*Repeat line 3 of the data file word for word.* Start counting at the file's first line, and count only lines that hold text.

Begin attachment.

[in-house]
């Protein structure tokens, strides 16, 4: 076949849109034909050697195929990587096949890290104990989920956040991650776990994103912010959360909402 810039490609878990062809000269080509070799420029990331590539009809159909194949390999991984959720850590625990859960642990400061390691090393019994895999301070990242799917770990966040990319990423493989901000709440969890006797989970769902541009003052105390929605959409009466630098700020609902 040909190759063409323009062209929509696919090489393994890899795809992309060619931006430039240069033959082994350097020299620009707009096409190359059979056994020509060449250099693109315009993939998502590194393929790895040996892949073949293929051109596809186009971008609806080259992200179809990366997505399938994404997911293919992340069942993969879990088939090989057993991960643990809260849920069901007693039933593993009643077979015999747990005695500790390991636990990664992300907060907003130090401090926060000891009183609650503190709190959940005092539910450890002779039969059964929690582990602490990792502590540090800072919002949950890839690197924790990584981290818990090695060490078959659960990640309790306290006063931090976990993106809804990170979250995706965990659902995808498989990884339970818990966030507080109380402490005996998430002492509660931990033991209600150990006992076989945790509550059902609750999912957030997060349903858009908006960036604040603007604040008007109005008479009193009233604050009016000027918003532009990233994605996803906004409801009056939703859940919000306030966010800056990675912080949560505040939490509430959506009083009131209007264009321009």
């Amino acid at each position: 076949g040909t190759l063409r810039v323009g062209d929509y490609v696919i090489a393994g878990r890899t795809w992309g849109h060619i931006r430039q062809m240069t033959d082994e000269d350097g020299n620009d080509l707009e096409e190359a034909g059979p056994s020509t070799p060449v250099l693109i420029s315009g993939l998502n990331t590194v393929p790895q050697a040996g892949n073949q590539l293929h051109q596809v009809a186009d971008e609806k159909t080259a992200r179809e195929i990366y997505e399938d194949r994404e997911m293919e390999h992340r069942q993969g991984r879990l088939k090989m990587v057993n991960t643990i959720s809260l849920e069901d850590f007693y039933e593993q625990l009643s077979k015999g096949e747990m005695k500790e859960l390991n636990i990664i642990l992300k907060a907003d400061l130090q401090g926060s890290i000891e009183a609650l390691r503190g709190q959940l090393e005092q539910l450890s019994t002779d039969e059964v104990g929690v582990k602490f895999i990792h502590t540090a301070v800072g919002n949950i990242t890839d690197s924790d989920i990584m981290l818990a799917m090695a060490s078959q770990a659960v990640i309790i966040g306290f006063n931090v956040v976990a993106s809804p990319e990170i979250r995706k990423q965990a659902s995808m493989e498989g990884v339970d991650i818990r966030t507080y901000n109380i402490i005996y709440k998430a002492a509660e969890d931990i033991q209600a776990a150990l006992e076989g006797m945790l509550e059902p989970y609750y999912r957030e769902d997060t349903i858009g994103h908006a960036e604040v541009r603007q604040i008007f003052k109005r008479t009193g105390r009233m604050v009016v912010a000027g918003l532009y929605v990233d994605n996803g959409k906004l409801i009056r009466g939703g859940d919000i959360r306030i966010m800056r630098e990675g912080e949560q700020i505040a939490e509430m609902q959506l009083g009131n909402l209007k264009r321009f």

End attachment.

């Amino acid at each position: 076949g040909t190759l063409r810039v323009g062209d929509y490609v696919i090489a393994g878990r890899t795809w992309g849109h060619i931006r430039q062809m240069t033959d082994e000269d350097g020299n620009d080509l707009e096409e190359a034909g059979p056994s020509t070799p060449v250099l693109i420029s315009g993939l998502n990331t590194v393929p790895q050697a040996g892949n073949q590539l293929h051109q596809v009809a186009d971008e609806k159909t080259a992200r179809e195929i990366y997505e399938d194949r994404e997911m293919e390999h992340r069942q993969g991984r879990l088939k090989m990587v057993n991960t643990i959720s809260l849920e069901d850590f007693y039933e593993q625990l009643s077979k015999g096949e747990m005695k500790e859960l390991n636990i990664i642990l992300k907060a907003d400061l130090q401090g926060s890290i000891e009183a609650l390691r503190g709190q959940l090393e005092q539910l450890s019994t002779d039969e059964v104990g929690v582990k602490f895999i990792h502590t540090a301070v800072g919002n949950i990242t890839d690197s924790d989920i990584m981290l818990a799917m090695a060490s078959q770990a659960v990640i309790i966040g306290f006063n931090v956040v976990a993106s809804p990319e990170i979250r995706k990423q965990a659902s995808m493989e498989g990884v339970d991650i818990r966030t507080y901000n109380i402490i005996y709440k998430a002492a509660e969890d931990i033991q209600a776990a150990l006992e076989g006797m945790l509550e059902p989970y609750y999912r957030e769902d997060t349903i858009g994103h908006a960036e604040v541009r603007q604040i008007f003052k109005r008479t009193g105390r009233m604050v009016v912010a000027g918003l532009y929605v990233d994605n996803g959409k906004l409801i009056r009466g939703g859940d919000i959360r306030i966010m800056r630098e990675g912080e949560q700020i505040a939490e509430m609902q959506l009083g009131n909402l209007k264009r321009f």